June 6th, 2009

Chris Keeley

peace

Published on Thursday, June 4, 2009 by CommonDreams.org
Hamas Delivers Peace Letter to President Obama

by Medea Benjamin

The Hamas government in Gaza reached out to President Obama on the occasion of his visit to the Middle East, announcing that Hamas was willing to talk to all parties “on the basis of mutual respect and without preconditions.” CODEPINK cofounder Medea Benjamin, who carried the letter out from Gaza, said that the letter represented a significant development and an effort by Hamas to present a new face to the Western world. “While Osama bin Laden used the occasion of President Obama’s visit to deliver a scathing attack, Hamas reached out to a feminist U.S. peace group to deliver a letter to Obama urging dialogue, mutual respect and adherence to international law,” said Medea Benjamin.
 
In the letter, Hamas urged Obama to visit “our ground Zero” in Gaza and bring about a “paradigm shift” in the Israel-Palestine conflict based on enlightened world opinion and international law.
 
 “This is a people who have just been subjected to a vicious attack that left over 1,300 dead and thousands wounded, and there is not a word here about armed resistance or Zionism. They are reaching out and actively seeking a resolution to the conflict based on the findings of the world’s leading international legal bodies and human rights organizations from the United Nations and the International Court of Justice to Amnesty International and Human Rights Watch. This is a major breakthrough and the U.S. government should take advantage to begin a dialogue with Hamas.”
 
The letter was signed by Ahmed Yusef, Deputy Foreign Minister and hand-delivered to Benjamin, who was in Gaza headed a 66-person delegation representing 10 nations. Benjamin and representatives of CODEPINK are delivering the letter to the U.S. Embassy in Cairo today, June 4, during Obama’s visit to Egypt.
 
The text of the letter is below.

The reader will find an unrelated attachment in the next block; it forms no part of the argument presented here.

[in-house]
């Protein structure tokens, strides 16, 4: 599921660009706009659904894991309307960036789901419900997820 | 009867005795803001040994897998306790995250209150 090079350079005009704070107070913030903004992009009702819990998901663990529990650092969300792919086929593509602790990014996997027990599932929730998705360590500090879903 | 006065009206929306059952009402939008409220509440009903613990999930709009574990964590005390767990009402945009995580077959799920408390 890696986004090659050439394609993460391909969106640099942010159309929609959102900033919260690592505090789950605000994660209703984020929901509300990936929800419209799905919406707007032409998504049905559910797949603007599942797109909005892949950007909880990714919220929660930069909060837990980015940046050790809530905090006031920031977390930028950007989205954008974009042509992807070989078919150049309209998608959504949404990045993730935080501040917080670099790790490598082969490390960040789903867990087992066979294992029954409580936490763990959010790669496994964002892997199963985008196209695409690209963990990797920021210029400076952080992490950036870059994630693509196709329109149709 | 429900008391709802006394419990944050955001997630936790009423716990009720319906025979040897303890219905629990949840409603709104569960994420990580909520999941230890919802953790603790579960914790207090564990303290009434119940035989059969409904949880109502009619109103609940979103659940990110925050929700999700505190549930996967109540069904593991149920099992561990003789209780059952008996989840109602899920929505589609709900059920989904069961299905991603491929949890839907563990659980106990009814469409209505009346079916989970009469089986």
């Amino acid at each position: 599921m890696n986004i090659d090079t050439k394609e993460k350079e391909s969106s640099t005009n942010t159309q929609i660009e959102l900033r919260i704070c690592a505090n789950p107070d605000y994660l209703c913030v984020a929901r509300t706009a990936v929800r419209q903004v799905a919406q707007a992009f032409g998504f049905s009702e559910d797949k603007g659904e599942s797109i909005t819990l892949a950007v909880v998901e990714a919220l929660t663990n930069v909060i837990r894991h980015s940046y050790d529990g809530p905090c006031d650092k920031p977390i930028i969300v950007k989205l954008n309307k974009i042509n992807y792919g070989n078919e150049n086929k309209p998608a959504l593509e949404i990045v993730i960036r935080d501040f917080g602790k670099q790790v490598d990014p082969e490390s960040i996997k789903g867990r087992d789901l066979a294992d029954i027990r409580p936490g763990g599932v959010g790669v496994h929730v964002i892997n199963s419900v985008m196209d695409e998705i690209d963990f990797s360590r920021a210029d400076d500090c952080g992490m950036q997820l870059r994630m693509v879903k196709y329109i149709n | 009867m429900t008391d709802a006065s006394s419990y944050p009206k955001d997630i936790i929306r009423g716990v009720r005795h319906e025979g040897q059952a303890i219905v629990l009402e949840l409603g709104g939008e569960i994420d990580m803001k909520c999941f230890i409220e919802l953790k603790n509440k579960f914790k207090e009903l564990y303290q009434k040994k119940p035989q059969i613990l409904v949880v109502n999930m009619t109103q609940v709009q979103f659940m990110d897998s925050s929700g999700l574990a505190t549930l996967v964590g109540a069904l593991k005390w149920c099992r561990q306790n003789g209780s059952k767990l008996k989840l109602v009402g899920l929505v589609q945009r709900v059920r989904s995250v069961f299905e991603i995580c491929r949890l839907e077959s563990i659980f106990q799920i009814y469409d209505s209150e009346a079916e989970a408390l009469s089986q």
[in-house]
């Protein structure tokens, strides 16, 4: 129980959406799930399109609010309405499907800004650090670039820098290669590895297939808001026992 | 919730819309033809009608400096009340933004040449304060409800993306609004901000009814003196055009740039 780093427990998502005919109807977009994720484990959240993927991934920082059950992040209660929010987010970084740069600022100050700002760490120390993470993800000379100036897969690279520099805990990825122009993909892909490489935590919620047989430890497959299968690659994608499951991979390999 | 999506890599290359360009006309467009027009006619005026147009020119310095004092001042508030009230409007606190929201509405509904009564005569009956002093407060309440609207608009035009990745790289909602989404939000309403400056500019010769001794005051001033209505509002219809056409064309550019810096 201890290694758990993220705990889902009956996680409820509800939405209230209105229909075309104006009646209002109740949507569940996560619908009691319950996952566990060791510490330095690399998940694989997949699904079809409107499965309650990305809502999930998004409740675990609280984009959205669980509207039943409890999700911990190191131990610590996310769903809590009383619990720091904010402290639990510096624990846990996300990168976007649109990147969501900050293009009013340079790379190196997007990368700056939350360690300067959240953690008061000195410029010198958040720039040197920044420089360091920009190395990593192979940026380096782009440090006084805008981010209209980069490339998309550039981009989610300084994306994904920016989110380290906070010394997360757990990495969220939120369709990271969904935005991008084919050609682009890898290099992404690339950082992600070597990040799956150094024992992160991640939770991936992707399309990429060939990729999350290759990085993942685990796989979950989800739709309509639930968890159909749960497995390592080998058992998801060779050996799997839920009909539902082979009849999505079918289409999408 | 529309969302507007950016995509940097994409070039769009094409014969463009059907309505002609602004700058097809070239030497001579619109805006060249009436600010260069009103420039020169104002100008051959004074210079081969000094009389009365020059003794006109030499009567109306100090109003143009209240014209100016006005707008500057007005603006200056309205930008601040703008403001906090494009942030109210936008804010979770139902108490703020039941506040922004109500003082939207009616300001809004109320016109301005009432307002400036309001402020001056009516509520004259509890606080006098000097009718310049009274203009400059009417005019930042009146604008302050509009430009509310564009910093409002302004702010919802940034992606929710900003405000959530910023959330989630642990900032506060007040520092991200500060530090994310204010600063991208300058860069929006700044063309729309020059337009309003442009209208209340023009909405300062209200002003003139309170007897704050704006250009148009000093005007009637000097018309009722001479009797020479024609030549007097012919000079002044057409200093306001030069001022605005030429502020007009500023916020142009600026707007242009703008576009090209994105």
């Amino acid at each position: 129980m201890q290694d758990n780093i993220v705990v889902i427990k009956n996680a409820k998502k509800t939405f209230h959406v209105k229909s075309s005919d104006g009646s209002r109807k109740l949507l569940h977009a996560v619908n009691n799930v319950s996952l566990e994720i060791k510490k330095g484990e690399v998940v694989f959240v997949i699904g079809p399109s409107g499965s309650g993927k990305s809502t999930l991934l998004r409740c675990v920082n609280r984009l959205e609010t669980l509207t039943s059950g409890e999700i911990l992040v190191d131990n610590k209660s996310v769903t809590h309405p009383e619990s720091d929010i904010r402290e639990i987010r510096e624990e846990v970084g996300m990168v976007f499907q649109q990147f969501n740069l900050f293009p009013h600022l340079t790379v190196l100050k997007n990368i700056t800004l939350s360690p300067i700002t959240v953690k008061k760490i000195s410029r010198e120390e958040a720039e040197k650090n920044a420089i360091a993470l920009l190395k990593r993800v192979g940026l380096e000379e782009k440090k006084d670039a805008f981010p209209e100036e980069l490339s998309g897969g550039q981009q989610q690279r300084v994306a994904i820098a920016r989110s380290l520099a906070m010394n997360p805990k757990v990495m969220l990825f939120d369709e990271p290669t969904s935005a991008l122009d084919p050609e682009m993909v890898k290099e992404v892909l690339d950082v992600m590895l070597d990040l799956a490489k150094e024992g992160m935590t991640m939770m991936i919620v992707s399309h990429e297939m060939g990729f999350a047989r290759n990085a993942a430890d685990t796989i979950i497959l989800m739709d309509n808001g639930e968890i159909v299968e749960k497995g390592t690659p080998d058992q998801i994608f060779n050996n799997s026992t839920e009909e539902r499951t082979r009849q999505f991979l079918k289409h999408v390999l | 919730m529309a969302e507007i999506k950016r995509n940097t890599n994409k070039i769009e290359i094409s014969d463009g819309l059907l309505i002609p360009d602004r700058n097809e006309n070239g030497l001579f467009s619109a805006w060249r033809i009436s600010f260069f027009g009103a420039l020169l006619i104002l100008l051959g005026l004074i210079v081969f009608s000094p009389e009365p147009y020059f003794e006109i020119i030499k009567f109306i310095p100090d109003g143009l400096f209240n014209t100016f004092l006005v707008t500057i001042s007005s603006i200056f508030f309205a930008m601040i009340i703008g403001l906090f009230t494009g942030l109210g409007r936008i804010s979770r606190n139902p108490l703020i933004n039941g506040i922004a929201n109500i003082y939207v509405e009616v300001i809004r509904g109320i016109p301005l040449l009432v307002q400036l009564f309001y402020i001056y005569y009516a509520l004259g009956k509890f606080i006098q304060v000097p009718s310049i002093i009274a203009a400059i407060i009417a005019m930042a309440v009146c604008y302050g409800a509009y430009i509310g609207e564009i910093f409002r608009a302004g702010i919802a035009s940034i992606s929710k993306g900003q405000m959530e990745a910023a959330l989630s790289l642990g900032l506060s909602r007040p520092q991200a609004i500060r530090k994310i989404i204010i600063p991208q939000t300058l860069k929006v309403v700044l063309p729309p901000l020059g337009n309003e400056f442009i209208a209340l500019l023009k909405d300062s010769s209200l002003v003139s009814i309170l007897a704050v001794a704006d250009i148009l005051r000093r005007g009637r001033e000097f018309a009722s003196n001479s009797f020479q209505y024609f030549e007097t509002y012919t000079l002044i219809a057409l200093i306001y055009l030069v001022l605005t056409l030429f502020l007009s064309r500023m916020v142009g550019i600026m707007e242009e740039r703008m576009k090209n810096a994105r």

His Excellency President Barack Obama,
President of the United States of America.

June 3rd 2009

Dear Mr. President,

We welcome your visit to the Arab world and your administration’s initiative to bridge differences with the Arab-Muslim world.
 
One long-standing source of tension between the United States and this part of the world has been the failure to resolve the Israel-Palestine conflict.
  
It is therefore unfortunate that you will not visit Gaza during your trip to the Middle East and that neither your Secretary of State nor George Mitchell have come to hear our point of view.
  
We have received numerous visits recently from people of widely varied backgrounds: U.S. Congressional representatives, European parliamentarians, the U.N.-appointed Goldstone commission, and grassroots delegations such as those organized by the U.S. peace group CODEPINK.
  
It is essential for you to visit Gaza. We have recently passed through a brutal 22-day Israeli attack.  Amnesty International observed that the death and destruction Gaza suffered during the invasion could not have happened without U.S.-supplied weapons and U.S.-taxpayers’ money.
  
Human Rights Watch has documented that the white phosphorus Israel dropped on a school, hospital, United Nations warehouse and civilian neighborhoods in Gaza was manufactured in the United States.   Human Rights Watch concluded that Israel’s use of this white phosphorus was a war crime.
  
Shouldn’t you see first-hand how Israel used your arms and spent your money?
  
Before becoming president you were a distinguished professor of law.  The U.S. government has also said that it wants to foster the rule of law in the Arab-Muslim world.
  
The International Court of Justice stated in July 2004 that the whole of the West Bank, Gaza and East Jerusalem are occupied Palestinian territories designated for Palestinian self-determination, and that the Jewish settlements in the occupied Palestinian territories are illegal.  
  
 
Not one of the 15 judges sitting on the highest judicial body in the world dissented from these principles.  
  
The main human rights organizations in the world, Amnesty International and Human Rights Watch, have issued position papers supporting the right of the Palestinian refugees to return and compensation.
  
Each year in the United Nations General Assembly nearly every country in the world has supported these principles for resolving the Israel-Palestine conflict.  Every year the Arab League puts forth a peace proposal based on these principles for resolving the Israel-Palestine conflict.
  
Leading human rights organizations such as Human Rights Watch have also stated that Israel’s siege of Gaza is a form of collective punishment and therefore illegal under international law.
  
We in the Hamas Government are committed to pursuing a just resolution to the conflict not in contradiction with the international community and enlightened opinion as expressed in the International Court of Justice, the United Nations General Assembly, and leading human rights organizations.  We are prepared to engage all parties on the basis of mutual respect and without preconditions.